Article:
As I write this, it's the afternoon of October 30th. In just under a day and a half, depending where you are in the world, you could be starting to write a 50,000 word novel.
Well, the first draft of one, at least. Why would you? Because you've always wanted to, perhaps? Because you like challenges? Because it's a great community to be a part of? Or, as Mallory is famously said to have responded when asked why he wanted to climb Everest, "Because it's there."
(I'm not quite sure where I'm going with that last one. Do I mean "Because [NanoWriMo] is there?" Perhaps that's it. I started off thinking "Because [your novel] is there." Except the whole point is that it isn't. Yet, at least. But I digress...)
For whatever reason, you've decided to do NaNo. The rules are quite clear - you can't start writing until November 1st, in whatever time zone you're in. What you can do, however, is prepare.
Of course, preparing will take different shapes depending whether you see yourself as a plotter, a pantser, or somewhere in between. (Personally, I vision myself as roughly in the middle, lurching disastrously towards one method whenever I get especially frustrated with the other one!)
One thing you can do wherever you lie on that spectrum, though, is sign up for the NaNoWriMo forums. If you want a community of supportive writers to cheer you on, give you advice, and play games with, they're hard to beat. That said, if you're easily distracted, as I am, they can also be a temptation to join in word game threads, check out other people's awesome ideas, and generally do anything other than working on your 50,000 words. So it's definitely worth thinking if you'll find them a help or a hindrance! If all else fails, consider setting yourself a scheduled time, or times, to check out the forums every day.
Of course, you may already have a crowd of people you know doing NaNo. If you're on Twitter, for example, it's well worth searching the #NaNoWriMo hashtag - I'm always thrilled when I set my search results to show people I follow and find out that there are friends of mine doing it, who I can check in with and give mutual support to. (Admittedly, this is partly because pretty much everyone I know is very aware of my short attention span, and has no qualms about pointing it out to me if I seem like I'm concentrating on not writing.)
Another thing you may want to do is check out some writing advice books. While you could comfortably spend the entire of November - and indeed, every other month until NEXT November - reading books on how to write well, rather than putting it into practice, I'm going to highlight two that I think are especially useful reads for the next day or so.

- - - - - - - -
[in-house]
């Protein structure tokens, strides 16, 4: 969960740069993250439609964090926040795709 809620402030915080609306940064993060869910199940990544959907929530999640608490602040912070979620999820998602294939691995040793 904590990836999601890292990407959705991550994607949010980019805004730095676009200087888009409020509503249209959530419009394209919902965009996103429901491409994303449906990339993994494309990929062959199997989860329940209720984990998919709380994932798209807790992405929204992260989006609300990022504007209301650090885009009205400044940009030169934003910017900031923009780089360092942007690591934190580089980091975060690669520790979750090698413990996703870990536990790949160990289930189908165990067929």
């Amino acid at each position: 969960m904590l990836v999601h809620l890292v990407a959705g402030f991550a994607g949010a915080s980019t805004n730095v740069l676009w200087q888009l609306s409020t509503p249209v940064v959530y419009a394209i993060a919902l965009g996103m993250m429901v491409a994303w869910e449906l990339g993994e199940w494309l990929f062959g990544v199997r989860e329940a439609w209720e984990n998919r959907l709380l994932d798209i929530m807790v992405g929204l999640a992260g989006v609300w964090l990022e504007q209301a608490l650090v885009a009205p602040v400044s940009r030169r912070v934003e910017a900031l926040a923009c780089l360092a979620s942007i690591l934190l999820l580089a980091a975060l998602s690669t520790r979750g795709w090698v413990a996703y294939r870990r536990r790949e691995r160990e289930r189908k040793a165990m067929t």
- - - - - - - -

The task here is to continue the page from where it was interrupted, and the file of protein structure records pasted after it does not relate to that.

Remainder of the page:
Lawrence Block's Telling Lies For Fun & Profit has been my go-to for writing advice since I first bought it (which, according to Amazon, was back in 2013.) This is partly because Block is my favourite novelist of the last few decade - a prolific purveyor of outstanding crime fiction, ranging from the hard-bitten Matthew Scudder books about a recovering alcoholic PI, to the far more gentle series starring Bernie Rhodenbarr, perhaps the last of the gentleman burglars. However, it's mostly because he offers very good advice. The book is a collection of 47 columns originally written for Writer's Digest, covering subjects like "What to do when the words have to come" and "Writing faster without sacrificing quality", both of which are particularly useful to people doing NaNo, as well as great advice on plot, characters, writing style, and various other things. This is definitely a book for people in it for the long haul, in many ways - but the chapter structure makes it very easy to look at specific advice, and as something to dip into during NaNo, I think it's hard to beat.
My cover-to-cover read, though, would be Libby Howser's Take Off Your Pants: Outline Your Books For Faster, Better Writing. In a little over 150 pages, Howser gives a focused and useful guide to finding the story core of your book, creating an outline based around character arc, theme and pacing, and explains how to develop this into a novel. While Howser is at pains to state that her method is "one way to approach story out of many possible ways," it's one that's perfectly suited for NaNo.
Are you doing NaNo? Have you done it before? Let me know in the comments, or tweet me at @yayeahyeah!